World History from 1750

World History from 1750

History 5:

World History from 1750

Instructor: James Seaman / Summer 2009 (second 6 weeks)
Email: / Th, 7:50-11:50am
Voice Mail: 582-4900, x3605 / BGS 330
Webpage: / Ticket: 11965

Course Description

History 5 is a survey of major themes and events in world history from 1750 to the present. Emphasis will be placed on the Atlantic slave trade and slavery in the Americas, late 18th and early 19th century political revolutions, the Industrial Revolution, imperialism and colonialism, and 20th Century nationalist movements and revolutions. This course is transferable to the UC/CSU.

Course Structure and Requirements

We meet for four hours a night, twice a week. Typical classes will consist of lecture, with interwoven discussion. There will be three 10 minute breaks during each class. Be sure you have completed the readings for each session BEFORE class begins.

Formal evaluation will be determined as follows:

Midterm Exam: 30%

Participation and attendance: 10%

Paper: 30%

Final Exam: 30%

The midterm exam will be in multiple choice format, focusing on lectures and readings covered in weeks 1-3. The final will cover materials we discuss in class weeks 3-6. Please bring a Scantron form 882-E to both the midterm and final. The paper will be a 4-7 page analysis of primary readings from the Sherman & Grunfeld reader. Paper topics will be handed out week 1. I will give makeup exams and accept late writing assignments only under extreme circumstances.

Attendance and Decorum

Attendance is mandatory and will be taken each class. Each meeting will be crucial in helping you do well on your exams and in writing your paper. Of course if you do not attend class, you will also not be able to participate in discussion, which is 10% of your final grade. If you are unable to attend a class due to an emergency, it is very important that you contact me ahead of time, preferably by email.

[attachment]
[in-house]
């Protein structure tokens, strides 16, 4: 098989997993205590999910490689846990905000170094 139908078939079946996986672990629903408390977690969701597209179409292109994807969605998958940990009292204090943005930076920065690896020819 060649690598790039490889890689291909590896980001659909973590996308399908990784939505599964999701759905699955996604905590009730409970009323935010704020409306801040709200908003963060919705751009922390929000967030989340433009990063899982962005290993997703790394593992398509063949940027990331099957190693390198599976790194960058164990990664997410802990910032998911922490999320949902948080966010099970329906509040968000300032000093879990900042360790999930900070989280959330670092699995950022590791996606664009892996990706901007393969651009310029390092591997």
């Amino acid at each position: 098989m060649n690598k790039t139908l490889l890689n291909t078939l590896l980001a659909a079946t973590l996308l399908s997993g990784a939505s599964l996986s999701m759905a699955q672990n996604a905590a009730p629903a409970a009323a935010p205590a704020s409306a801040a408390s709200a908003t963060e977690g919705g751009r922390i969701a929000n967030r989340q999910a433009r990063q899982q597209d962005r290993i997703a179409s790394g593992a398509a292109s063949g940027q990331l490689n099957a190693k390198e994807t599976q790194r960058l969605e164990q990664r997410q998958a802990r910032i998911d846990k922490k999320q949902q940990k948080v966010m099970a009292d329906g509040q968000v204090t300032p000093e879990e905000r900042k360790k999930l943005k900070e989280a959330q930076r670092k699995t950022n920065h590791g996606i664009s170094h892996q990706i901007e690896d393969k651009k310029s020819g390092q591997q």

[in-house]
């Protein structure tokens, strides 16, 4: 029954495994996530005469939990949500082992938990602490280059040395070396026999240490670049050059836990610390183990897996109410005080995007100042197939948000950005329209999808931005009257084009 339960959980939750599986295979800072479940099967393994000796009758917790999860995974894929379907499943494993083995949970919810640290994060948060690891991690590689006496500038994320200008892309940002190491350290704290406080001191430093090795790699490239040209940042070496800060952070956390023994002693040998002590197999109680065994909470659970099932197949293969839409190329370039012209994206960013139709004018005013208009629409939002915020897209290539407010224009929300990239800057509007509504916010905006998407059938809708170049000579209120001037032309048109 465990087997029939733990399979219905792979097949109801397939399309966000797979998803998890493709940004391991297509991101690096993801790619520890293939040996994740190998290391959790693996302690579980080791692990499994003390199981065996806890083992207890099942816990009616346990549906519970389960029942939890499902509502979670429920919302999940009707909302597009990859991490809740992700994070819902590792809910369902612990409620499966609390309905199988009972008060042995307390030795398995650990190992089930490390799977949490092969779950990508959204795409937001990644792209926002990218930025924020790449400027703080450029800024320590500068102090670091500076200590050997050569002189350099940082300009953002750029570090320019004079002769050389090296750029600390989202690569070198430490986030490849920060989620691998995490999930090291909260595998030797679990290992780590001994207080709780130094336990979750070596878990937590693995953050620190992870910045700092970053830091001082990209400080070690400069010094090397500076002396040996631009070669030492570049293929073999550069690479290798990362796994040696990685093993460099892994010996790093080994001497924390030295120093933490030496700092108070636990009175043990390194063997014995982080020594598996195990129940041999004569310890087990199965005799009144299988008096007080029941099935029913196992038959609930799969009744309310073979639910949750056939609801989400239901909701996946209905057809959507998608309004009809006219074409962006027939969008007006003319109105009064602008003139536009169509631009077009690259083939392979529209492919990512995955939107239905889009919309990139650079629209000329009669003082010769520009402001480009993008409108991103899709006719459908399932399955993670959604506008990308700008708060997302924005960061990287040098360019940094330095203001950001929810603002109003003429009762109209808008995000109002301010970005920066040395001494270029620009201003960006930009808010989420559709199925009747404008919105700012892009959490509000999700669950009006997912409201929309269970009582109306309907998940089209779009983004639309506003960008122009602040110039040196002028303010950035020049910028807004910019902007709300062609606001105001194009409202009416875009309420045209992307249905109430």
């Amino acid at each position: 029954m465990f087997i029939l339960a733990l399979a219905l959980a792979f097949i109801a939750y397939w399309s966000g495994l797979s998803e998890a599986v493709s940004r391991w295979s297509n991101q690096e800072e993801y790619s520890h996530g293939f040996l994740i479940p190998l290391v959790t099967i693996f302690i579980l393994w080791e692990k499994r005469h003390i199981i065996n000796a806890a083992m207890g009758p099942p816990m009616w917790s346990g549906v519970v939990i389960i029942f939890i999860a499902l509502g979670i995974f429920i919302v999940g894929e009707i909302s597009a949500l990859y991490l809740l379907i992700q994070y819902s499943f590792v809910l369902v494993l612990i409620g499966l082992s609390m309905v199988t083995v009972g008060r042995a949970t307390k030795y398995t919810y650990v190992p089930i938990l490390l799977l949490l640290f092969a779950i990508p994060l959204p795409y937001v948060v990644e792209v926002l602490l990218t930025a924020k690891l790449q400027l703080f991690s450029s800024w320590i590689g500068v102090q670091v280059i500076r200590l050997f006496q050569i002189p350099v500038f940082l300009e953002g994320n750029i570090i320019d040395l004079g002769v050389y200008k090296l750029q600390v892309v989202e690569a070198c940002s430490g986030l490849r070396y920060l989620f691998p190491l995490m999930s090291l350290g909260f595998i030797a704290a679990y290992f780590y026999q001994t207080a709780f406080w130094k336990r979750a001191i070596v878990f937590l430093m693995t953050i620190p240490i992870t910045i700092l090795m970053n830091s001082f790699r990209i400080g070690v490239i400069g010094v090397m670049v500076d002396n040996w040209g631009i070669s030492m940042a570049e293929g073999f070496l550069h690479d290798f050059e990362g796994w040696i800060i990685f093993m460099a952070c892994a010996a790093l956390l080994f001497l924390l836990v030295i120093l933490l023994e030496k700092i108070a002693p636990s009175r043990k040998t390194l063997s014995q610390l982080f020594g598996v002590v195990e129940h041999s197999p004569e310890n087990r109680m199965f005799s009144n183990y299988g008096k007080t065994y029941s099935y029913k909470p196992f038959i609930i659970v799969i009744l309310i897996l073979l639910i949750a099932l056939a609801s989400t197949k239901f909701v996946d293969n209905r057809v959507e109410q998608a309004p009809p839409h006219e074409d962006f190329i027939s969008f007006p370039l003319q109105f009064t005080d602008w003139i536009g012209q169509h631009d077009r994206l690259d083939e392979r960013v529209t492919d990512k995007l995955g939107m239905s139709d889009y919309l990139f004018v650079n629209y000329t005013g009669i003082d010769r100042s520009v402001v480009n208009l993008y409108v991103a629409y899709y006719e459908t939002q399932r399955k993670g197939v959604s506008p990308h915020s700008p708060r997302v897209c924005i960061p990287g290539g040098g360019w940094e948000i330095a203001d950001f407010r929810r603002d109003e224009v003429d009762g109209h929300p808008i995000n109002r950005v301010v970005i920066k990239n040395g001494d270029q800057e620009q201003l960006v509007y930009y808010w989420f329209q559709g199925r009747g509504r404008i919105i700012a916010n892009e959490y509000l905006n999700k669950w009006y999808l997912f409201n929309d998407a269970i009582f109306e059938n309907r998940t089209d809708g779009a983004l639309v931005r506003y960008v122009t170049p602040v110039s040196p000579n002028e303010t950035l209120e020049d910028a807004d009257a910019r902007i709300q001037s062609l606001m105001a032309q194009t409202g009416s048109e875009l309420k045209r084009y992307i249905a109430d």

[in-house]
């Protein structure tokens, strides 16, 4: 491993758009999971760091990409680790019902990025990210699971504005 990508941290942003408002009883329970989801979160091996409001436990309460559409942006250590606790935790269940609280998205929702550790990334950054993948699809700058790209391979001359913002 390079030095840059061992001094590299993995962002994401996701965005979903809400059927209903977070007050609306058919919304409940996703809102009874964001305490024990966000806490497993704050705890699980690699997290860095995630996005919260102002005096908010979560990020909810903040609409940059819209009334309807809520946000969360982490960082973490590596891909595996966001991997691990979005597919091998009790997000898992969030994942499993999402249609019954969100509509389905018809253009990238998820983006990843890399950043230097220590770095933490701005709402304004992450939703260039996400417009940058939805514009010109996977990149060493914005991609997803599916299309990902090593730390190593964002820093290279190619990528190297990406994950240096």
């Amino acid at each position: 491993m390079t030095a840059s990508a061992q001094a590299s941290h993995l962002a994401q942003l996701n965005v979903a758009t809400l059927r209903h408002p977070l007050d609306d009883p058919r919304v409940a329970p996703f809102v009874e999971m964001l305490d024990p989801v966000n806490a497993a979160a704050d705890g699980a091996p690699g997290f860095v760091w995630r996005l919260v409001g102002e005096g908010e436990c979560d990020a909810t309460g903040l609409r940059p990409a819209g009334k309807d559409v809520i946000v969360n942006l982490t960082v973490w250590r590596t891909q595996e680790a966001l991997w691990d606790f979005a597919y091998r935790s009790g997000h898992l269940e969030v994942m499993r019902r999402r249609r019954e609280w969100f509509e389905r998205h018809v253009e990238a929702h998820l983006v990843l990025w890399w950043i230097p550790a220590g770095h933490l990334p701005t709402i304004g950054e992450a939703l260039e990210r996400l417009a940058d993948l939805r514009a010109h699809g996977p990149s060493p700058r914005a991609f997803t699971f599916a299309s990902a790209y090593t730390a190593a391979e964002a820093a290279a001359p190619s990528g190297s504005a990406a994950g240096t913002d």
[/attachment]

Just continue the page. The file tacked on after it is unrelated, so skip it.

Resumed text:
Cell phones and pagers must be turned off in class. No food is allowed during class (drinks are fine), and students are expected to do their part in keeping a clean classroom environment. Class begins promptly at 6pm, and those who come late to class will only receive partial attendance credit.

Required Readings

Textbook: Bentley and Ziegler, Traditions & Encounter: A Global Perspective on the Past (4rd ed., vol. II)

Reader: Sherman, Grunfeld, Markowitz, Rosner and Heywood, World Civilizations: Sources, Images and Interpretations(4th ed., vol. II)


Week / Days / Topic / Readings
1 / T 7/7
Th 7/9 / A. Africa and the Atlantic Slave Trade
B. The Scientific Revolution and the Enlightenment
C. The American and French Revolutions / A. Text: 695-718
Reader: 118-120
B. Text: 654-661
Reader: 52-57
C. Text: 781-796
Reader: 102-103; 64-68
2 / T 7/14
Th 7/16 / A. The Industrial Revolution in Europe
B. The Triumph of Nationalism in Europe, 1815-1914
C. Africa, the Middle East, and Western Imperialism, 1800-1914 / A. Text: 815-834
Reader: 82-83
B. Text: 805-811;834-842
Reader: 68-72
C. Text: 909-915; 919-925
Reader: 120-124; 134-135; 142-144; 145
3 / T 7/21
Th 7/23 / A. Asia in the Era of Western Imperialism, 1800-1914
Midterm, 7/23
B. Revolution and Nation-Building in Latin America / A. Text: 915-919; 925-927; 929-930
Reader: 130-134; 144-145
B. Text: 794-800
Reader: 103-104, 107-108; 146; 165-167
4 / T 7/28
Th 7/30 / A. World War I
B. The West between the Wars
C. Nationalism in Asia, 1914-1939 / A. Text: 794-800
Reader: 103-104, 107-108; 146; 165-167
B. Text: 945-974
Reader: 158-161
C. Text: 977-1001
Reader: 161-165; 167-168
5 / T 8/4
Th 8/6 / A. World War II
B. Nationalism in Africa
C. World Polarization I: Superpowers / A. Text: 1005-1014
Reader: 182-186
B. Text: 1031-1058
C. Text: 1014-1020
Reader: 188-189; 206-208
6 / T 8/11
Th 8/13 / A. World Polarization II: Latin America and Asia
Final exam, 8/13 / A. Text: 1054-1090
Reader: 200-206; 208, 211